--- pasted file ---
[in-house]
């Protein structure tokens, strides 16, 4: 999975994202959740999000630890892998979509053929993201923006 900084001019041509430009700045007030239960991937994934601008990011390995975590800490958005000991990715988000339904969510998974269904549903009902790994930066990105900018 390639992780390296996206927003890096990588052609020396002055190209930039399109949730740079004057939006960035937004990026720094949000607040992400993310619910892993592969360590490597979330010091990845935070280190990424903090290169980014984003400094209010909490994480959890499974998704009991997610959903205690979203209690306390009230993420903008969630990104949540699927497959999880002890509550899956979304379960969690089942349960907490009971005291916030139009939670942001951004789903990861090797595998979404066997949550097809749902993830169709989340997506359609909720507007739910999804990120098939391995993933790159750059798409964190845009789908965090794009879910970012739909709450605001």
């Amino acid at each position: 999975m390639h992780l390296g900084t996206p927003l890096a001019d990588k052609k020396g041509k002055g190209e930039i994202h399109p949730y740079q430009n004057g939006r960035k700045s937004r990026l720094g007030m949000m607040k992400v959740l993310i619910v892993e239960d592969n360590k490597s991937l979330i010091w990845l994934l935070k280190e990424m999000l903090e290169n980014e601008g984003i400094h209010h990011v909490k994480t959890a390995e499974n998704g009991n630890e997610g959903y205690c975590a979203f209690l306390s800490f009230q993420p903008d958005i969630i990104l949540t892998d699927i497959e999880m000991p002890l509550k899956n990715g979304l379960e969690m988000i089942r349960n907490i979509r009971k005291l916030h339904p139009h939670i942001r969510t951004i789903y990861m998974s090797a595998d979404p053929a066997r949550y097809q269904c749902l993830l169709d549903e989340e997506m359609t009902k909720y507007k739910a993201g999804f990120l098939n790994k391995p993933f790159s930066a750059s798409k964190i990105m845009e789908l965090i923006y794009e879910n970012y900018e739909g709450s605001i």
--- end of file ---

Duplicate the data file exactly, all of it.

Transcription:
[in-house]
């Protein structure tokens, strides 16, 4: 999975994202959740999000630890892998979509053929993201923006 900084001019041509430009700045007030239960991937994934601008990011390995975590800490958005000991990715988000339904969510998974269904549903009902790994930066990105900018 390639992780390296996206927003890096990588052609020396002055190209930039399109949730740079004057939006960035937004990026720094949000607040992400993310619910892993592969360590490597979330010091990845935070280190990424903090290169980014984003400094209010909490994480959890499974998704009991997610959903205690979203209690306390009230993420903008969630990104949540699927497959999880002890509550899956979304379960969690089942349960907490009971005291916030139009939670942001951004789903990861090797595998979404066997949550097809749902993830169709989340997506359609909720507007739910999804990120098939391995993933790159750059798409964190845009789908965090794009879910970012739909709450605001």
């Amino acid at each position: 999975m390639h992780l390296g900084t996206p927003l890096a001019d990588k052609k020396g041509k002055g190209e930039i994202h399109p949730y740079q430009n004057g939006r960035k700045s937004r990026l720094g007030m949000m607040k992400v959740l993310i619910v892993e239960d592969n360590k490597s991937l979330i010091w990845l994934l935070k280190e990424m999000l903090e290169n980014e601008g984003i400094h209010h990011v909490k994480t959890a390995e499974n998704g009991n630890e997610g959903y205690c975590a979203f209690l306390s800490f009230q993420p903008d958005i969630i990104l949540t892998d699927i497959e999880m000991p002890l509550k899956n990715g979304l379960e969690m988000i089942r349960n907490i979509r009971k005291l916030h339904p139009h939670i942001r969510t951004i789903y990861m998974s090797a595998d979404p053929a066997r949550y097809q269904c749902l993830l169709d549903e989340e997506m359609t009902k909720y507007k739910a993201g999804f990120l098939n790994k391995p993933f790159s930066a750059s798409k964190i990105m845009e789908l965090i923006y794009e879910n970012y900018e739909g709450s605001i």